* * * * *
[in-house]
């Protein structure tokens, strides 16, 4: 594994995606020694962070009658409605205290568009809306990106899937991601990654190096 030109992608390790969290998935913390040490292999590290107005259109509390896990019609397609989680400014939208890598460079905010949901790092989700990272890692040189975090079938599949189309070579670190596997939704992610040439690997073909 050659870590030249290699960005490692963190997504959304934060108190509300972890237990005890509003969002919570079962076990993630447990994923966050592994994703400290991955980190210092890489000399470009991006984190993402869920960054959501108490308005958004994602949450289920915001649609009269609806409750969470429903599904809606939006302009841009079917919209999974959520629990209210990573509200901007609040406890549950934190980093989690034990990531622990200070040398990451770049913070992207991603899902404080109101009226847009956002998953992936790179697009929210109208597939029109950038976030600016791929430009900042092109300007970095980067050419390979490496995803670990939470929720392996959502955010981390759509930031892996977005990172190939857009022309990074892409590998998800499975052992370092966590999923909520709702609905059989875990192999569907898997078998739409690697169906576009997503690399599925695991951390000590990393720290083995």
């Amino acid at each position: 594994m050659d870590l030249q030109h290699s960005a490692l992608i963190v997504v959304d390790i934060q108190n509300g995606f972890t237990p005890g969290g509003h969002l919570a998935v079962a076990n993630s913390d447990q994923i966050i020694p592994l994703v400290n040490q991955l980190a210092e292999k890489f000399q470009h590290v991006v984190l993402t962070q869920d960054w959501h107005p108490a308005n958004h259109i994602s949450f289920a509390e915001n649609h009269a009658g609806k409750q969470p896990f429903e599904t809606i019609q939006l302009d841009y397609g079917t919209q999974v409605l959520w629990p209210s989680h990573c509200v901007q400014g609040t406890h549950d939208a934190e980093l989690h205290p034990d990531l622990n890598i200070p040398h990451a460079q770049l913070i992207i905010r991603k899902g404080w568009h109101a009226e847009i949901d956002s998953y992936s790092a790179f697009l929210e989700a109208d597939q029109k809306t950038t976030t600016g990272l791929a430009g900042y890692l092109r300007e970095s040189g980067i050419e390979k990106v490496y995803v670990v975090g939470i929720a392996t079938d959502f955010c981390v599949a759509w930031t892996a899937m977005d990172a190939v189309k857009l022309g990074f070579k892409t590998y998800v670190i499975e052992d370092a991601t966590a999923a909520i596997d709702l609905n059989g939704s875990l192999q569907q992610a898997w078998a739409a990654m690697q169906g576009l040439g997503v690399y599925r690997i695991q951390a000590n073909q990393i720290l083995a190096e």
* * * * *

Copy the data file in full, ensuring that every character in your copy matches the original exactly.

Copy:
[in-house]
């Protein structure tokens, strides 16, 4: 594994995606020694962070009658409605205290568009809306990106899937991601990654190096 030109992608390790969290998935913390040490292999590290107005259109509390896990019609397609989680400014939208890598460079905010949901790092989700990272890692040189975090079938599949189309070579670190596997939704992610040439690997073909 050659870590030249290699960005490692963190997504959304934060108190509300972890237990005890509003969002919570079962076990993630447990994923966050592994994703400290991955980190210092890489000399470009991006984190993402869920960054959501108490308005958004994602949450289920915001649609009269609806409750969470429903599904809606939006302009841009079917919209999974959520629990209210990573509200901007609040406890549950934190980093989690034990990531622990200070040398990451770049913070992207991603899902404080109101009226847009956002998953992936790179697009929210109208597939029109950038976030600016791929430009900042092109300007970095980067050419390979490496995803670990939470929720392996959502955010981390759509930031892996977005990172190939857009022309990074892409590998998800499975052992370092966590999923909520709702609905059989875990192999569907898997078998739409690697169906576009997503690399599925695991951390000590990393720290083995």
């Amino acid at each position: 594994m050659d870590l030249q030109h290699s960005a490692l992608i963190v997504v959304d390790i934060q108190n509300g995606f972890t237990p005890g969290g509003h969002l919570a998935v079962a076990n993630s913390d447990q994923i966050i020694p592994l994703v400290n040490q991955l980190a210092e292999k890489f000399q470009h590290v991006v984190l993402t962070q869920d960054w959501h107005p108490a308005n958004h259109i994602s949450f289920a509390e915001n649609h009269a009658g609806k409750q969470p896990f429903e599904t809606i019609q939006l302009d841009y397609g079917t919209q999974v409605l959520w629990p209210s989680h990573c509200v901007q400014g609040t406890h549950d939208a934190e980093l989690h205290p034990d990531l622990n890598i200070p040398h990451a460079q770049l913070i992207i905010r991603k899902g404080w568009h109101a009226e847009i949901d956002s998953y992936s790092a790179f697009l929210e989700a109208d597939q029109k809306t950038t976030t600016g990272l791929a430009g900042y890692l092109r300007e970095s040189g980067i050419e390979k990106v490496y995803v670990v975090g939470i929720a392996t079938d959502f955010c981390v599949a759509w930031t892996a899937m977005d990172a190939v189309k857009l022309g990074f070579k892409t590998y998800v670190i499975e052992d370092a991601t966590a999923a909520i596997d709702l609905n059989g939704s875990l192999q569907q992610a898997w078998a739409a990654m690697q169906g576009l040439g997503v690399y599925r690997i695991q951390a000590n073909q990393i720290l083995a190096e």